|Freshwater Tidal Swamp
||These are forested river-mouth wetlands with organic to alluvial soils;
They are inundated with freshwater in response to tidal cycles, but portions of these wetlands may get
salt water incursions during extreme storm events. Fire is rare or absent. Typical species include
cypress, bays, cabbage palm, gums and/or cedars.
Tidal swamp at Bulow Woods State Park, Flagler County. Photograph taken at low tide.
||Expansive intertidal or supratidal area occupied primarily by rooted,
emergent vascular macrophytes (e.g., cordgrass, needlerush, sawgrass, saltwort, saltgrass
and glasswort); may include various epiphytes and epifauna.
Saltmarsh at Little Talbot Island State Park.
|Salterns, Salt Flats
||Areas inundated by storm serges or extremely high tides that then evaporate
leaving super-saline substrates. Occupied predominantly by small succulent herbaceous
species. There is also a variant occupied by dwarfed mangroves.
Salt flat in southern Hillsborough County.
||Intertidal rocky areas and supratidal area occupied primarily by woody vascular macrophytes; may include various epiphytes and epifauna.
Characteristic species include red, white, and black mangrove and buttonwood.
Mangrove Swamp - Biscayne National Park, Miami-Dade County.
|Flowing Water Systems
||Upper perennial or intermittent/seasonal watercourse characterized by
clear to lightly colored water derived from shallow groundwater seepage. Few plants are found
in these streams, but ferns and other moisture loving species are often growing
along the edges.
Seepage Stream -- Morman Branch, Ocala National Forest.
A small seepage stream in Torreya State Park, Gadsden County. This stream originated from a steephead.
|Spring Run Stream
||Perennial watercourse with deep aquifer headwaters and characterized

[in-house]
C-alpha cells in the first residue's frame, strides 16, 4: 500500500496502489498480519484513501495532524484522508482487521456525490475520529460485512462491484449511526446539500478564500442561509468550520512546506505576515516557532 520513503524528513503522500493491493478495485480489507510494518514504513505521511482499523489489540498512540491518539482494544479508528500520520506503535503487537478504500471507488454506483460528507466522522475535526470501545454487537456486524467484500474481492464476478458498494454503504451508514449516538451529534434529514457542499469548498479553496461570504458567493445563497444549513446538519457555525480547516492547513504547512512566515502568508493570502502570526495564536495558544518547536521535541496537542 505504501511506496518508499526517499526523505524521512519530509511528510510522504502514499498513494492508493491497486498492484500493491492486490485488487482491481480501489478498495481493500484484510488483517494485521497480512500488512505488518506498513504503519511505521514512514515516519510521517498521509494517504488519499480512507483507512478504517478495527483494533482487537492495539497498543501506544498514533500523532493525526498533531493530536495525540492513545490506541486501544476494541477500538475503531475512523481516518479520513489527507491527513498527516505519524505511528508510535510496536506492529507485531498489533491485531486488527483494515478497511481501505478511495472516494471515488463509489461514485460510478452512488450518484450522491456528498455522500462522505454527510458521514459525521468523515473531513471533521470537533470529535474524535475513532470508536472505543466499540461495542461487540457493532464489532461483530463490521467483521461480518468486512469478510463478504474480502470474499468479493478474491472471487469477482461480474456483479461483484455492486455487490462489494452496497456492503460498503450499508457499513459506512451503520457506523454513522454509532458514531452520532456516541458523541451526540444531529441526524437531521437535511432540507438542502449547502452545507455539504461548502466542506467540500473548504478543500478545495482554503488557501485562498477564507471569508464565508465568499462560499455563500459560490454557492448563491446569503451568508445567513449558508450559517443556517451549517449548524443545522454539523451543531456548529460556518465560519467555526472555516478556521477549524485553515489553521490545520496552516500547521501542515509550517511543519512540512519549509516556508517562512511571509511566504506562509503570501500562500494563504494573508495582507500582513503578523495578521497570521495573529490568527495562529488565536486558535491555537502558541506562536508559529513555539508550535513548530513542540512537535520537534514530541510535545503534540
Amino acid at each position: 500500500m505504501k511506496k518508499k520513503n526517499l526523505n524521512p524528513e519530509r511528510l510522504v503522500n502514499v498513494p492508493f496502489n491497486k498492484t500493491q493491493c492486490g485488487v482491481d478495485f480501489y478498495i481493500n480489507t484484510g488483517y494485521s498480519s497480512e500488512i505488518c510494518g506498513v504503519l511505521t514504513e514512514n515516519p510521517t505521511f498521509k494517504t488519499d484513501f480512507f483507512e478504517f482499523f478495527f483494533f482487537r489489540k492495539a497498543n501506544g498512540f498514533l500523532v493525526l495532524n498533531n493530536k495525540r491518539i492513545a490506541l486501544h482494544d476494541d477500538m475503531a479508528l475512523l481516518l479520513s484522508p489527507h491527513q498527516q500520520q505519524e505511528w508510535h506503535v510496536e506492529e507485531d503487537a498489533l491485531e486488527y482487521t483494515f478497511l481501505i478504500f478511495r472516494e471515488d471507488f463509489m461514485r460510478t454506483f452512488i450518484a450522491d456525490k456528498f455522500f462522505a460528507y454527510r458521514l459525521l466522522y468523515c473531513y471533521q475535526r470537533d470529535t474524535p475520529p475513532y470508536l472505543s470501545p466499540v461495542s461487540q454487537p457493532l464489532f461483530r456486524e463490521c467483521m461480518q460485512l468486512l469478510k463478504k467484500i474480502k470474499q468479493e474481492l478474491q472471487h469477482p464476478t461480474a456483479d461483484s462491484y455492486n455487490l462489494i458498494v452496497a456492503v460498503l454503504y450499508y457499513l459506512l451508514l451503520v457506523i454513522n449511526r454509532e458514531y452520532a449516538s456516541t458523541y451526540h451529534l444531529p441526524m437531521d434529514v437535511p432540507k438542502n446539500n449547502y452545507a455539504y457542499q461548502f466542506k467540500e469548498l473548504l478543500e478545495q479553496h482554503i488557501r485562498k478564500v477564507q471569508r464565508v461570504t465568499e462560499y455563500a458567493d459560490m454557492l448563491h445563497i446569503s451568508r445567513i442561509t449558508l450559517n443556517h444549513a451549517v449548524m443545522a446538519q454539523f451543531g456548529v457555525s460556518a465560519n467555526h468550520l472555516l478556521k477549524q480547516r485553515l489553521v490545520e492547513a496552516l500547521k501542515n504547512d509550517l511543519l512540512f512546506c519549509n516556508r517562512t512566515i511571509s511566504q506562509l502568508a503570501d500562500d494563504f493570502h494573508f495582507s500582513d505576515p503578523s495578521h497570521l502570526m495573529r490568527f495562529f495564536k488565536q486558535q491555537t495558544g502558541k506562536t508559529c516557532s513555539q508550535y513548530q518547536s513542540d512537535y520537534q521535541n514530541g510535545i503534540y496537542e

by clear water, circumneutral pH. Species associated with spring run streams include
Florida willow, spring-run spiderlily, and yellow waterlily.
Rock Springs Run, a spring-run stream in Orange County.
Spring Run Stream - Chassahowitzka.
||Streams and rivers characterized by turbid water with
suspended silt, clay, sand and small gravel. These streams generally have floodplains with natural
levees, oxbow lakes, and other features characteristic of repeated stream erosion and deposition.
Florida's greatest alluvial river, the Appalachicola. Photograph taken at Appalachicola Bluffs and
Ravines Preserve on an FNPS field trip during the 2002 conference. Some of the broad, forested allulvial floodplain
can be seen in the background.
||Perennial or intermittent/seasonal watercourse characterized by tea-colored
water with a high content of particulate and dissolved organic matter derived from drainage
through swamps and marshes; generally lacking an alluvial floodplain. The term "blackwawter" comes from tea-colored, acidic water.
Arbuckle Creek just downstream of Arbuckle Lake, Polk County.
|Lakes and Ponds
|Acidic, Low Nutrient Lakes
||These lakes are typically found in sandy uplands and get most of their
water from surface water runoff, not a stream system. The water is typically clear.They may lose this character if
surrounding areas are heavily fertile, used for animal husbandry, or developed. Vegetation is typically
restricted to shallow areas and tends to be sparse.
Sandhill lake (Dry Lake) at Sand Hill Lakes Mitigation Bank, Washington County.
Sandhill lake at Gold Head Branch State Park showig a low water period for this high fluctuation lake.
|Alkaline, Low Nutrient Lakes
||These lakes typically receive much of their water from groundwater or
from small streams that receive little nutrient-rich runoff. The water is typically clear.
Both submersed and emergent vegetation is characteristic.
Examples include Lake Panasofskee (Citrus County).
Alkaline, Low Nutrient Lake, Lake Norris
Nymphaea mexicana is a species typically found in clear, groundwater-fed
|Alkaline, Nutrient-rich Lakes
||These lakes typically have major inflows and outflows and the character
of the water and vegetation usually reflect the high nutrient content. They may have deep
peats and typically have broad vegetated zones near shore. Most would be considered to be
eutrophic. Vegetation in shallow areas tends to be dense and to include such species
as cattails. Given that the water is typically murky, emergent vegetation is characteristic.
Examples include Lake Thonotosassa (Hillsborough County, Lake Okeechobee, and Lake
Istokpoga (Highlands County).
Blue Cypress Lake on the upper St. Johns River.